Opinion: A SCO Win Could Hurt Microsoft, Too
If SCO Group won its lawsuit against IBM, Red Hat, and Novell over the intellectual property rights to Linux code, it would seem cause for dancing in the streets of Redmond. There will be a new tax on every copy of the Linux OS distributed or sold, making it just as pricey or pricier to implement than Windows.
Obviously, Microsoft has a dog in this fight. While Microsoft is loathe to admit it publicly, Linux is now clearly a long-term threat to its operating systems dominance on both the server and desktop sides. Not only are end-users now deploying Linux on boxes that ordinarily would have gone to Microsoft Windows, but many ISVs are embracing Linux and open source as well.
Microsoft has already seen some benefit of the fallout from the SCO affair – it lost its title as the most hated company in IT, according to BusinessWeek Magazine. Given SCO’s new-found reputation in the IT world, it shouldn’t be surprising to see a corresponding slump in sales of OpenServer and UnixWare, which have been heading South for the past few years anyway.
However, a SCO victory doesn’t necessarily bode well for Microsoft in the long run, either. First of all, Linux will continue to grow, even with a SCO tax. Surveys I have conducted for clients find that most developers, for example, seem unfazed by the prospect of a SCO tax. Only a handful would reconsider their Linux plans if SCO prevailed.
That’s because a lot of IT shops are attracted to Linux by features other than up-front pricing, which only is a small part of the cost of ownership anyway. Microsoft itself makes a big deal about the fact that up-front cost doesn’t matter as much as cost of ownership over a three-to-five-year period. In some estimates, Windows comes out with a slightly lower TCO than Linux, mainly since there aren’t as many skilled Linux developers and administrators as there are with Windows. That situation may change dramatically – look at all the campuses where Linux is being used.
Even if Linux pricing does rise to the level of Windows or higher, this presents a conundrum for many tight-budgeted IT operations. ENT’s own surveys, for example, find that about half of the enterprise Windows sites also run Linux in some capacity. Imagine if a shop has plans and a budget to upgrade to Windows Server 2003 and Exchange 2003, for example, and suddenly is saddled with additional licensing fees to keep running its Linux servers as well. Maybe that Windows/Exchange 2003 migration can wait a year. Or two, or three. SCO will be taking money out of Microsoft’s pocket as well.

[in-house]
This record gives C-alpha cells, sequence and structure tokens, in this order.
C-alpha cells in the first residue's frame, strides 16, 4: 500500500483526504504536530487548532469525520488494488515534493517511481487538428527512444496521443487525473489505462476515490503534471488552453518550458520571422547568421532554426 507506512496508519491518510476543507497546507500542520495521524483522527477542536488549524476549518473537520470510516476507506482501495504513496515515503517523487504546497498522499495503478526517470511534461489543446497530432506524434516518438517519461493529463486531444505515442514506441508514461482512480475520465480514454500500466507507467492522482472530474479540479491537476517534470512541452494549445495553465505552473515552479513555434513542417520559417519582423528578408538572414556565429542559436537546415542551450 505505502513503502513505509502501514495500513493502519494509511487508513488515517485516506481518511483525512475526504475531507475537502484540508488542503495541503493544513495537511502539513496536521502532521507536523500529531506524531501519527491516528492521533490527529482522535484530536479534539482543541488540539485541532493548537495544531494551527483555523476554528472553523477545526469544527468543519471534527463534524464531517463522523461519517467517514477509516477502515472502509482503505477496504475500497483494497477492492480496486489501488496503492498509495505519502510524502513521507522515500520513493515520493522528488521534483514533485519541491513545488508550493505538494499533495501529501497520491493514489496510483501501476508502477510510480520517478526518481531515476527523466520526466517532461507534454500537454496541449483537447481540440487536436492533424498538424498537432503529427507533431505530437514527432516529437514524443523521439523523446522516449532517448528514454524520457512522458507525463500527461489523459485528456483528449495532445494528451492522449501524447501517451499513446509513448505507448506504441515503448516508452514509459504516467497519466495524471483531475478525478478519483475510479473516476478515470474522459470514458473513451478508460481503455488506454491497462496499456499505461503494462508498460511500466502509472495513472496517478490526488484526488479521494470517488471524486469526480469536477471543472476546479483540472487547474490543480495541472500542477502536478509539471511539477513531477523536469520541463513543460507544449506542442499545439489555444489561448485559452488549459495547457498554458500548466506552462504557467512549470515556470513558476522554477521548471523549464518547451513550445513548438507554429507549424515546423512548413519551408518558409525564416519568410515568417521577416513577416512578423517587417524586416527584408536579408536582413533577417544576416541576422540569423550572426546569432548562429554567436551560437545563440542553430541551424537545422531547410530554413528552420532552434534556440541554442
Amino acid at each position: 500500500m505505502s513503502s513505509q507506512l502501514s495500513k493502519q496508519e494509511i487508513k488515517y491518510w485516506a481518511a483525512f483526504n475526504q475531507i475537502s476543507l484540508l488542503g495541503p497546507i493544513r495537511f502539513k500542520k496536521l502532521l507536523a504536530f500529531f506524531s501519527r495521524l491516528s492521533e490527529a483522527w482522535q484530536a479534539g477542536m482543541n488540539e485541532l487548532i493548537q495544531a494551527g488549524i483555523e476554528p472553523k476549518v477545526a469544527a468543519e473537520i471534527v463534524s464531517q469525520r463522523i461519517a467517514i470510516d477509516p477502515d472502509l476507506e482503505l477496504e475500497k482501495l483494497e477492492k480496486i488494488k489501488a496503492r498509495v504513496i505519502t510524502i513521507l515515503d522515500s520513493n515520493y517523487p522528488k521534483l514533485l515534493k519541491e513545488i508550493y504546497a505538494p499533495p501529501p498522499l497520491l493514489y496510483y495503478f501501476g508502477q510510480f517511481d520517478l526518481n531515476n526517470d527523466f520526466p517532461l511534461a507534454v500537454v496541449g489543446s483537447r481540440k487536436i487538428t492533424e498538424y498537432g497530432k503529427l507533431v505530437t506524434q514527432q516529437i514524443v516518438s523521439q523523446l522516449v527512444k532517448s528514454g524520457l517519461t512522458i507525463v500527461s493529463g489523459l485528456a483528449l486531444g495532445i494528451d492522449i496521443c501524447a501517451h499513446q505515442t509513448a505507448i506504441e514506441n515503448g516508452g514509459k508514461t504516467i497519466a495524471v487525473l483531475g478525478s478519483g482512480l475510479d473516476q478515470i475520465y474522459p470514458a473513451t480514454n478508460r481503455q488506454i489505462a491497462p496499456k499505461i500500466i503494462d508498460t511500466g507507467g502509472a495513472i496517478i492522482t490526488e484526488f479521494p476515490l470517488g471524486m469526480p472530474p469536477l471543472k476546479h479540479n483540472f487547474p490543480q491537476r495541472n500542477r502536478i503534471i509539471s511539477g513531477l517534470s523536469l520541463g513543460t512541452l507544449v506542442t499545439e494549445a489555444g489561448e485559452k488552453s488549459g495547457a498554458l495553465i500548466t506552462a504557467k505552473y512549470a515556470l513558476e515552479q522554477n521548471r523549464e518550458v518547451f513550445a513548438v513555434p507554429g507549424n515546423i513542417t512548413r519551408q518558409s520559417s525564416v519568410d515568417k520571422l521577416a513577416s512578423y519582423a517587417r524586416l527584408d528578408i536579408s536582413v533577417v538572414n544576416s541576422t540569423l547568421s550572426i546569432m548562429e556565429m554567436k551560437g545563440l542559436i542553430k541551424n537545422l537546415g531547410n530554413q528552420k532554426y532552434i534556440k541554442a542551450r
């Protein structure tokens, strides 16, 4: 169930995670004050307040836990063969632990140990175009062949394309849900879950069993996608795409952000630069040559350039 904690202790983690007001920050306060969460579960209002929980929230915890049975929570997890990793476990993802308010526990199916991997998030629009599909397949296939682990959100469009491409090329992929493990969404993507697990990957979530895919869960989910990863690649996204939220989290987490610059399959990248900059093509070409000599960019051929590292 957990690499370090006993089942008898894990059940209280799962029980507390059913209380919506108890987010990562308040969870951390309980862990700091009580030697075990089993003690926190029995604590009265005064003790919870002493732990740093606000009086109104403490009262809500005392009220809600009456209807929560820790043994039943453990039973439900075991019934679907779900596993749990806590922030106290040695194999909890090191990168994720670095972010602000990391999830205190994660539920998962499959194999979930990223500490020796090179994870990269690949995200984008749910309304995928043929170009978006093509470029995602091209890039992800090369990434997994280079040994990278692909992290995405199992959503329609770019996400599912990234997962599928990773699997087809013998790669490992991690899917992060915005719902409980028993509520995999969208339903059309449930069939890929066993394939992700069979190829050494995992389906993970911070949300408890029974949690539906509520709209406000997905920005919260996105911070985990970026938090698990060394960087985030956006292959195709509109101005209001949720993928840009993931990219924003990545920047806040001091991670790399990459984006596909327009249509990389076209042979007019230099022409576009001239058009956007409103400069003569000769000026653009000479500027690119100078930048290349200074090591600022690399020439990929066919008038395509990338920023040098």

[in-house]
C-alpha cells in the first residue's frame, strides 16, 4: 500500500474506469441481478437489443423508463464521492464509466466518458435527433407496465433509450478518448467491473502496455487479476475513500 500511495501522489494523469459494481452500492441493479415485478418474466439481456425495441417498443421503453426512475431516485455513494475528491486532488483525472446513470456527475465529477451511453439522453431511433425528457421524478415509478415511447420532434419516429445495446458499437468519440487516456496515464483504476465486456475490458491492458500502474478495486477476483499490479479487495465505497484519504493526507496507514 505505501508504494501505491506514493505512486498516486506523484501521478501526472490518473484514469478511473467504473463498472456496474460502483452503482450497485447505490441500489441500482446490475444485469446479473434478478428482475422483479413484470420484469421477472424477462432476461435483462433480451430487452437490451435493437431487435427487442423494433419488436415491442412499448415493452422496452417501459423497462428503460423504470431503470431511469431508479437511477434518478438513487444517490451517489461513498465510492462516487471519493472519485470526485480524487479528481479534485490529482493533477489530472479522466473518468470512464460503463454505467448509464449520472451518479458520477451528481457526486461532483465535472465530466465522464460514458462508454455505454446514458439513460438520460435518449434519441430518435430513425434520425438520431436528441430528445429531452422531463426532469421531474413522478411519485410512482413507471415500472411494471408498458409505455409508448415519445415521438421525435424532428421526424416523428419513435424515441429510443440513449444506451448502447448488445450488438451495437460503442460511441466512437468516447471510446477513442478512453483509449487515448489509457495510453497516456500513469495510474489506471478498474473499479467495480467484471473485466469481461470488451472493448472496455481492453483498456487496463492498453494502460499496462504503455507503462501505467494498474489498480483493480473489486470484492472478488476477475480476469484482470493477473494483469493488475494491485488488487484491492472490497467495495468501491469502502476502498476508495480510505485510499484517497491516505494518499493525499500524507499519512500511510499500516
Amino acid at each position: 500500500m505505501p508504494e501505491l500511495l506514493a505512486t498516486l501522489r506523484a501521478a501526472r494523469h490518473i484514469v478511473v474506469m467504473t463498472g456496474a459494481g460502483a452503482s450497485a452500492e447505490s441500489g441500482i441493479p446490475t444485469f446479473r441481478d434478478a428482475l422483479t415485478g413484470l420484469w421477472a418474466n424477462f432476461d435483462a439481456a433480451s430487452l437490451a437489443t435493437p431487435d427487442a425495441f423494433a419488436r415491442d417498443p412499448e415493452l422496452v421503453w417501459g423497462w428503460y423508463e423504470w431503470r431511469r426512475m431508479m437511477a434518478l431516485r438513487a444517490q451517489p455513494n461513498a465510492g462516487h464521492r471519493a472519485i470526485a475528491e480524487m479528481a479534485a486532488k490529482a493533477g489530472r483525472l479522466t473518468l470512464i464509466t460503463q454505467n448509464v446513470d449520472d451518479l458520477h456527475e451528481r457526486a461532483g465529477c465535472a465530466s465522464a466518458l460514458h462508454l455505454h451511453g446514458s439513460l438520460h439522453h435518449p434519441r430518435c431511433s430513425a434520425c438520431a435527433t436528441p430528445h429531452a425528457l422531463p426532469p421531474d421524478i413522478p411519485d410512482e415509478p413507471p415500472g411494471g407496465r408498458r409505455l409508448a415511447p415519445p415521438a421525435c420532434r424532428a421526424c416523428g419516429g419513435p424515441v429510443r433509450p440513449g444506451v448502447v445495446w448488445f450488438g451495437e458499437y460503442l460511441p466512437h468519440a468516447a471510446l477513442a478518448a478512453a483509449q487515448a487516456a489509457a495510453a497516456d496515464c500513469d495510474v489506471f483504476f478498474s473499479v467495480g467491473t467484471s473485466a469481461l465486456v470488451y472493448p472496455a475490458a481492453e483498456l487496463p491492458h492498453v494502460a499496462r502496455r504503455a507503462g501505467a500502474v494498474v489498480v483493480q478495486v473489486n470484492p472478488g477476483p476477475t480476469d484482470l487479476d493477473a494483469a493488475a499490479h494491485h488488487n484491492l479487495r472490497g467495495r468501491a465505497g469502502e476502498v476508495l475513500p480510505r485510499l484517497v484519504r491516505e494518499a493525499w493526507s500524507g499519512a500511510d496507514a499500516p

A successful SCO action would send a signal to the rest of the industry that if you can’t succeed in the marketplace, you can more than make up for it in the courtroom. The whole example SCO is setting could sour other efforts to establish common standards and integration methods. By sicking lawyers on community-developed software, SCO is opening up a Pandora’s Box that could put a chill on various community-developed efforts. Think Web services, for one. Through .NET, Microsoft is pinning a great deal of it’s own future on standards-based computing and messaging, much of which involves sharing code and applications between a range of platforms. Could someone try to lay claim to XML schemas the next time around?
Then there’s the whole sticky area of patents – borne in a process considered archaic and out of touch with current IT realities. In January, a judge upheld a decision in favor of Eolas Technologies and the University of California that Microsoft's Internet Explorer had infringed on a process the smaller company patented in 1998. Eolas claims its patent covers code that embeds and calls up separate applications within the browser. To date, Microsoft is still on the hook for $521 million in damages.
Jay Walker of Priceline.com fame put the screws to Microsoft a few years back when he sued Expedia for employing a system akin to his “patented” reverse-auction system. Amazon claims a patent to “one-click” online shopping. More recently, Microsoft itself applied for patents to cover its implementation of XML. IBM could conceivably come back at SCO with claims to patented technology as it relates to the way Linux and various Web services technologies are deployed on servers. Litigation and counter-litigation could spiral out of control, and destroy the openness and integration achieved through community efforts such as Web services and open source systems in recent years.
There’s no question that intellectual property protection is crucial to an industry that is built on information. If SCO loses this litigation, the industry will have drawn the line against intellectual property claims by those that feel left behind by the IT revolution. There are plenty of companies out there that feel that Microsoft has passed them by. Think back to the Sun/Netscape suit that instigated the U.S. Department of Justice and EU anti-monopoly suits against Microsoft. Microsoft seems to have prevailed in that fight, and quashed potential government regulation of software content.
If SCO prevails in this fight, Microsoft has just as much to lose as the rest of the industry. The only ones who will win are the lawyers.
About the Author
Joe McKendrick is an independent consultant and author specializing in surveys, technology research and white papers. He's a contributing writer for ENTmag.com.